Blood Culture Results Before and After Antimicrobial Administration in Patients With Severe Manifestations of Sepsis: A Diagnostic Study

Matthew P Cheng, Robert Stenstrom, Katryn Paquette, Sarah N Stabler, Murtaza Akhter, Adam C Davidson, Marko Gavric, Alexander Lawandi, Rehman Jinah, Zahid Saeed, Koray Demir, Kelly Huang, Amirali Mahpour, Chris Shamatutu, Chelsea Caya, Jean-Marc Troquet, Greg Clark, Cedric P Yansouni, David Sweet
Annals of Internal Medicine 2019 October 15, 171 (8): 547-554

Background: Administering antimicrobial agents before obtaining blood cultures could potentially decrease time to treatment and improve outcomes, but it is unclear how this strategy affects diagnostic sensitivity.

Objective: To determine the sensitivity of blood cultures obtained shortly after initiation of antimicrobial therapy in patients with severe manifestations of sepsis.

Design: Patient-level, single-group, diagnostic study. ( NCT01867905).

Setting: 7 emergency departments in North America.

Participants: Adults with severe manifestations of sepsis, including systolic blood pressure less than 90 mm Hg or a serum lactate level of 4 mmol/L or more.

Intervention: Blood cultures were obtained before and within 120 minutes after initiation of antimicrobial treatment.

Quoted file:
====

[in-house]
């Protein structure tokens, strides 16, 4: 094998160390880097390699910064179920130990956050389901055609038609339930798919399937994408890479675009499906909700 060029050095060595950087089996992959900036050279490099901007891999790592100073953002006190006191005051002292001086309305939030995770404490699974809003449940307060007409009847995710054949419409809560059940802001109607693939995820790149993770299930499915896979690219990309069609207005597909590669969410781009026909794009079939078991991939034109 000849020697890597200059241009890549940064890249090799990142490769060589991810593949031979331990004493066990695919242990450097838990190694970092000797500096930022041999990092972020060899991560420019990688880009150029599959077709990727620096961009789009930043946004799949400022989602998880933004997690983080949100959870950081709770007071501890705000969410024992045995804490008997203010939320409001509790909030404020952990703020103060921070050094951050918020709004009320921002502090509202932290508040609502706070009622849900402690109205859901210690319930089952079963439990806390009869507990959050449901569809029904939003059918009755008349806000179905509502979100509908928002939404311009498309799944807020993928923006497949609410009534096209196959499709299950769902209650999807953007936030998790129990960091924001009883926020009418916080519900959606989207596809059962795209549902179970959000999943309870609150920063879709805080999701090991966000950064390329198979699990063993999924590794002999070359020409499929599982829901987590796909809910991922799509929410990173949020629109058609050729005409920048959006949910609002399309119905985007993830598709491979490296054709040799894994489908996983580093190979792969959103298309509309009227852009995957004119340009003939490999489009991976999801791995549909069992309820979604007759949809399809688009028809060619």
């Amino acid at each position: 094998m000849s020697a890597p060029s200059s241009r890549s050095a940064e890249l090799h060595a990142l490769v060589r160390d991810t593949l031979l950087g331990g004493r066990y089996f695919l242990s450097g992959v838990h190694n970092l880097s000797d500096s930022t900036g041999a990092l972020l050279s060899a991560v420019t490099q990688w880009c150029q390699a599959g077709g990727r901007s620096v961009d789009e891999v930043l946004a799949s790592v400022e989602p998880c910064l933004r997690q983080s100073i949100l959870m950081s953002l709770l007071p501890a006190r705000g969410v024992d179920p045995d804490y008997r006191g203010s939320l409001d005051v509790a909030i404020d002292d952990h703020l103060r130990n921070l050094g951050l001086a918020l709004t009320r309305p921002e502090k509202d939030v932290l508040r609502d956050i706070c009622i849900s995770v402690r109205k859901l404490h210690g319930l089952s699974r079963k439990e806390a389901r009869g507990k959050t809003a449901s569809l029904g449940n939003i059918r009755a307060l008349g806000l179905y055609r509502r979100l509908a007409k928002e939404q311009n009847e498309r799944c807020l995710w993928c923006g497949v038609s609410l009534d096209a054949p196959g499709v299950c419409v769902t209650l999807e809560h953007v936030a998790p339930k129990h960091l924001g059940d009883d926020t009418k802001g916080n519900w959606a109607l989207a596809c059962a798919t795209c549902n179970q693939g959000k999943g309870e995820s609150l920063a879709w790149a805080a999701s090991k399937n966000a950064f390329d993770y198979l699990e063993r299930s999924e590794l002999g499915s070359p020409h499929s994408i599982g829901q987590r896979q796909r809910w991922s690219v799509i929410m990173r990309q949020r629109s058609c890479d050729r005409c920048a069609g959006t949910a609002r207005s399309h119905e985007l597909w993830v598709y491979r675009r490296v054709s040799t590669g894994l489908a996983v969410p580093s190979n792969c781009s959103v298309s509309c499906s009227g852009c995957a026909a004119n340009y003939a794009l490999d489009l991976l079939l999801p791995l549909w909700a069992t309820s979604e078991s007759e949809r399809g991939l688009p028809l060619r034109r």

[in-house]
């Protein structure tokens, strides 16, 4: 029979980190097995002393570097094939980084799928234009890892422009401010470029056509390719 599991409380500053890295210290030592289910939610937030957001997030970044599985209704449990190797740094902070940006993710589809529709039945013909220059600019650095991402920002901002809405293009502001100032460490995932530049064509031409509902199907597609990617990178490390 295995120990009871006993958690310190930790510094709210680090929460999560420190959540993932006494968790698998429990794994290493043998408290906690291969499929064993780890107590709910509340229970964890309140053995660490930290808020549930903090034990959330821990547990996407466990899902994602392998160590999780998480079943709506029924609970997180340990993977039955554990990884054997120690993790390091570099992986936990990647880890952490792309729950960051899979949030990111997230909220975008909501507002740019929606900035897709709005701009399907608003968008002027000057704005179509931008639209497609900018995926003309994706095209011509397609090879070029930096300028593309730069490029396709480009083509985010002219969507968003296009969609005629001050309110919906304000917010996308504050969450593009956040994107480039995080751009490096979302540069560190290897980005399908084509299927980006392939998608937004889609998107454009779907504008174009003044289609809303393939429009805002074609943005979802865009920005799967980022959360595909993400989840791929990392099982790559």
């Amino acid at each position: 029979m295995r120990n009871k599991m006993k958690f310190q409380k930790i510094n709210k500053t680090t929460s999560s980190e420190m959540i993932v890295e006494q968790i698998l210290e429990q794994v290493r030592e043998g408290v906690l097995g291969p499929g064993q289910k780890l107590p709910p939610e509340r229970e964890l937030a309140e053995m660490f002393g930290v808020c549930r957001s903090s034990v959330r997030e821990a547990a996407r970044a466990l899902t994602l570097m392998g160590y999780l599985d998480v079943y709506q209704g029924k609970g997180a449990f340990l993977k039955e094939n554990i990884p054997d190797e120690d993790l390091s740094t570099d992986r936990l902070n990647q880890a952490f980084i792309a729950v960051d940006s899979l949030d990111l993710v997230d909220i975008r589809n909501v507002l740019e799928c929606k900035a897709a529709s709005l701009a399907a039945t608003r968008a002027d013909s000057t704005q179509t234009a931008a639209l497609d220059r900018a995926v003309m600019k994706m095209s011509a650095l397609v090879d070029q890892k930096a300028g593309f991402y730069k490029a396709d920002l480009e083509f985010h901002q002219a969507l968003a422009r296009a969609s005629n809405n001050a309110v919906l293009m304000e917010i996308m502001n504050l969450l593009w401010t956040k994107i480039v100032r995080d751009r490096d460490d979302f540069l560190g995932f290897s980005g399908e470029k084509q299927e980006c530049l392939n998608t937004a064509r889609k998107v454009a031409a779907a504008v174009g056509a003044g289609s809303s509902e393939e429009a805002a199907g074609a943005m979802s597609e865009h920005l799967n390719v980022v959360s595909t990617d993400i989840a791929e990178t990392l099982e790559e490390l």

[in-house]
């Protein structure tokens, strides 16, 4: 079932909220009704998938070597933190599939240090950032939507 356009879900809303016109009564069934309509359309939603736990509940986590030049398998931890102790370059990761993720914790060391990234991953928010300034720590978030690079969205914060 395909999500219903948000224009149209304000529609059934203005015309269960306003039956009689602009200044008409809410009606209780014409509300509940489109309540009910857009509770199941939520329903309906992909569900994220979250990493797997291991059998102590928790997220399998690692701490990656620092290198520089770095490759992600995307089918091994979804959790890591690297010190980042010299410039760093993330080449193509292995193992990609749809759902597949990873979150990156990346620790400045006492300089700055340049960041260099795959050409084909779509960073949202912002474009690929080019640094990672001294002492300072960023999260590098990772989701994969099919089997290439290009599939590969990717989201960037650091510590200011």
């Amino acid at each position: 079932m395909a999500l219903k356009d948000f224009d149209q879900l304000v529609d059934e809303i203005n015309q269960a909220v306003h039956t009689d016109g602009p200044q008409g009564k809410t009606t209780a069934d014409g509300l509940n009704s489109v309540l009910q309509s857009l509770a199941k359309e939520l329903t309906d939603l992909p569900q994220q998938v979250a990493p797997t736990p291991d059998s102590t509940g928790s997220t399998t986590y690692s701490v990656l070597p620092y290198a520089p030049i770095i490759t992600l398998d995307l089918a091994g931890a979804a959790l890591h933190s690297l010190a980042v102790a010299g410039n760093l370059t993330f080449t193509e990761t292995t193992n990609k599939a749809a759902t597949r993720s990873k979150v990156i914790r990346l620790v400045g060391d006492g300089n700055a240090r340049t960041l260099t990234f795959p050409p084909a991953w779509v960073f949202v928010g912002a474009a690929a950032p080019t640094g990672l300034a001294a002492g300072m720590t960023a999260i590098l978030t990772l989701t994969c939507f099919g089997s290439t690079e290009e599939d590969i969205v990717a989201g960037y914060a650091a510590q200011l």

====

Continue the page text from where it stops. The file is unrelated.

Measurements: Sensitivity of blood cultures obtained after initiation of antimicrobial therapy.

Results: Of 3164 participants screened, 325 were included in the study (mean age, 65.6 years; 62.8% men) and had repeated blood cultures drawn after initiation of antimicrobial therapy (median time, 70 minutes [interquartile range, 50 to 110 minutes]). Preantimicrobial blood cultures were positive for 1 or more microbial pathogens in 102 of 325 (31.4%) patients. Postantimicrobial blood cultures were positive for 1 or more microbial pathogens in 63 of 325 (19.4%) patients. The absolute difference in the proportion of positive blood cultures between pre- and postantimicrobial testing was 12.0% (95% CI, 5.4% to 18.6%; P < 0.001). Sensitivity of postantimicrobial culture was 52.9% (CI, 42.8% to 62.9%). When the results of other microbiological cultures were included, microbial pathogens were found in 69 of 102 (67.6% [CI, 57.7% to 76.6%]) patients.

Limitation: Only a proportion of screened patients were recruited.

Conclusion: Among patients with severe manifestations of sepsis, initiation of empirical antimicrobial therapy significantly reduces the sensitivity of blood cultures drawn shortly after treatment initiation.

Primary Funding Source: Vancouver Coastal Health, St. Paul's Hospital Foundation Emergency Department Support Fund, the Fonds de recherche Santé-Québec, and the Maricopa Medical Foundation.

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